Jump to:




Circuit notes

Construction/mechanical notes

Testing and results

Operation and service manual


When it comes to hobby projects, clocks have always been one of my favorites. I've made them with LEDs, planar neon displays, monodigichrons, some with microprocessors, FPGAs, TTL logic, etc, but this time I wanted to make a dekatron and nixie tube clock with a minimum of solid state components, except for maybe a few germanium diodes. As I thought through the design, the cold war theme developed along with some specific goals I had for the project:

  • All-tube clock, no semiconductor devices
  • Research every part, and use only components and technologies available in 1959
  • Authentic military/commercial reproduction, not a unique or artsy style
  • Reasonable size, less than approximately 1 cu ft
  • Use a mix of Soviet and US components in key parts of the circuit
  • Audible alarm
  • Low power consumption for tube equipment, less than 60W
  • Selectable 60 cps or crystal reference with decent accuracy
  • Use original old parts wherever possible
  • Learn about how products of that era were designed and manufactured

I chose the design year to be 1959 mainly because I wanted to use Sprague orange drop capacitors, and they were not introduced until that year. I like orange drops because they're more compact and reliable than wax and paper caps, can still be found in old stock, and I like how they look. Also, 1959 was good because the cold war was going strong then, and I had some parts donor gear from that era.

Design, build, initial testing, and documentation took about a year and a half. It was a balancing act of compromises to meet all the goals, but I'm satisfied with the results.


You don't see them much anymore, but in this clock dekatron tubes are probably the most important components because they are the register elements that store and count the current time. Dekatron tubes were introduced the early 1950s and were often seen in particle counters for atomic research. They were also used in some lower speed base-10 computers (Harwell Witch for example), but faded out in around 1960 when solid state binary-based computing took over.

Here's list of the electronic parts and how many of each are used. The tube types are listed after the tube count. Vacuum tubes have heaters/filaments in them, and the cold cathode tubes are filled with a gas like neon and don't have heaters. The use of cold cathode tubes wherever possible is a big part of why the power draw in this clock is low.

Capacitors: 60

Tubes: 94

Inductors: 3

Vacuum: 7

Relays: 2

Cold cathode: 87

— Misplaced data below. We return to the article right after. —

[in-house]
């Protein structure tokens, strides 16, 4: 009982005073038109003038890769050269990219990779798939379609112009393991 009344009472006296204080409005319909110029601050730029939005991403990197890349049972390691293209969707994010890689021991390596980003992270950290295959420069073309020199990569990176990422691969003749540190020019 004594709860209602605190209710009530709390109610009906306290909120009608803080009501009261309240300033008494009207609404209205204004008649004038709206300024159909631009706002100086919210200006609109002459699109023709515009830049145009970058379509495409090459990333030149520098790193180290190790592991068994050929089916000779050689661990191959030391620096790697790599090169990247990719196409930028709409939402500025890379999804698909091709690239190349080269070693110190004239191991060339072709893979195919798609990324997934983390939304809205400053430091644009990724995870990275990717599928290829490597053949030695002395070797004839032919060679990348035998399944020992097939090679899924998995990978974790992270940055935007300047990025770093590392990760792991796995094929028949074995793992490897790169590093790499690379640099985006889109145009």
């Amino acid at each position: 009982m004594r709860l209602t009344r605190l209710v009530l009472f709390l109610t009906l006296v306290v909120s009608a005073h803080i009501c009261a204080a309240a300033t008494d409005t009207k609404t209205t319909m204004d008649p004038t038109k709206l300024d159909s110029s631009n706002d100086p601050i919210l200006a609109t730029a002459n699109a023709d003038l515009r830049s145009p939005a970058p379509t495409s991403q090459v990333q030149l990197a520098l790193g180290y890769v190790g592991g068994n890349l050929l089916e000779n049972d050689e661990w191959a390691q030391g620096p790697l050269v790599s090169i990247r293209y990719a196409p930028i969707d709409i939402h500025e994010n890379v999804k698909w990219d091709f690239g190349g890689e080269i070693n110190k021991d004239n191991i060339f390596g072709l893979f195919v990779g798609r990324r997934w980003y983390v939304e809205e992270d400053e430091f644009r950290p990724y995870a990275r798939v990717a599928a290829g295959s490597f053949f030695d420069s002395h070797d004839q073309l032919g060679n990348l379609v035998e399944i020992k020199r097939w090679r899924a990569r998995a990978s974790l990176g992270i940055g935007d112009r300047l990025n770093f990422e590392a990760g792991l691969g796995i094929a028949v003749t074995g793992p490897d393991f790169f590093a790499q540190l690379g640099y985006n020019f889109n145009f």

Resistors: 259

American: 10; 0A2, 6X4, 5965, 5840, 6111

Semiconductors: 0

British: 55; XC-18/CV2486

Switches: 9

Soviet: 29; A-101, IN-3, IN-12, OG3

I thought it would be fun to make a list of manufacturers and country of origin of the components I used (S-Soviet, B-British). Many of these names bring back fond memories of the electronics I worked on when I was a kid:










Potter & Brumfield




Micro Switch

Iron Fireman















Industrial Transformer

General Electric






E.F. Johnson

Crystal Oven




James Knights




Allen Bradley


Terminal Strips


H.H. Smith

Circuit notes and operation

Here are some notes on the circuit and components used. I won't repeat it here, but for a description of how the circuit works, look at section 3 in the manual. The same goes for what all the switches do and how to use the clock. It's more fun to read it in its original 1950s format anyway.

The transformer, which came from a TS-382 signal generator, is oversized but fit the application better than anything else I had or could easily find. The secondary voltages were a bit high, so I bucked the primary with an unused 6.3V filament winding.

The filaments are run close to 5.5V instead of 6.3V because the emission is still more than high enough even at low line, and I think this will dramatically improve the lifetime of the tubes. It will be interesting to see.....

I decided to run the crystal oscillator at the low frequency of 36 kc because it's a multiple of 60 cps, which allows power line operation without extra or redundant frequency dividers. I went to a fair amount of effort to keep power dissipation in the crystal as low as possible for better stability and aging characteristics, and make the oscillator still run reliably. A higher frequency crystal, like a 1 mc AT-cut would have better stability than the one I'm using, but the additional frequency dividers would have exceeded my budget for size and power consumption.

A lot of these Soviet low frequency crystals in 7 pin glass tube packages like the one I'm using, have 3 connections to the crystal, but I don't know why. If you know the story behind this, or what they were originally used for, I'd be interested in hearing about it.

The oven I put the Soviet crystal in, I was told by the seller, is from a Nike Hercules IFC (Integrated Fire Control) system! Nike Hercules was a pre-ICBM anti-aircraft missle system with nuclear capability. The oven originally housed a zener diode string and pot, evidently used as a precision voltage reference.

Multivibrators were the typical circuits used to do division at these frequencies, but impressed by what I read in this article, I decided to try the cathode-coupled injection locked oscillator approach. Initially I had high hopes of dividing by 60 in just one stage. It worked, but due to the tuning, input drive level, and power supply sensitivities I saw, I felt it wasn't robust enough to use in "production".

Instead of going with all neon dekatrons, I used an argon OG3 at V11 instead of an A101 because it seemed more reliable running at 600 cps. It works well, and the octal socket is smaller and more convenient than the big 13 pin socket for an A101.

I mounted V15, the 10 cps dekatron, on the front panel because I ran out of room on the chassis, but I like it there because the "spinner effect" looks really cool. It turns out there is a low-tech way of using this 10 cps counter: I hold a piece of paper with a hole punched in it over the dekatron so I can see only one cathode through the hole at a time. At the same time I listen to the tick from WWV or look at the seconds on another clock in my peripheral vision. By moving the hole in the paper from cathode to cathode to find the closest match of dekatron flash to seconds tick, I can estimate the clock time to within 50ms.

The subminiature tubes used were developed by Raytheon during WW2 for an above-top-secret project: the proximity fuse. They're made to be fired in an artillery shell and can withstand 20,000G of acceleration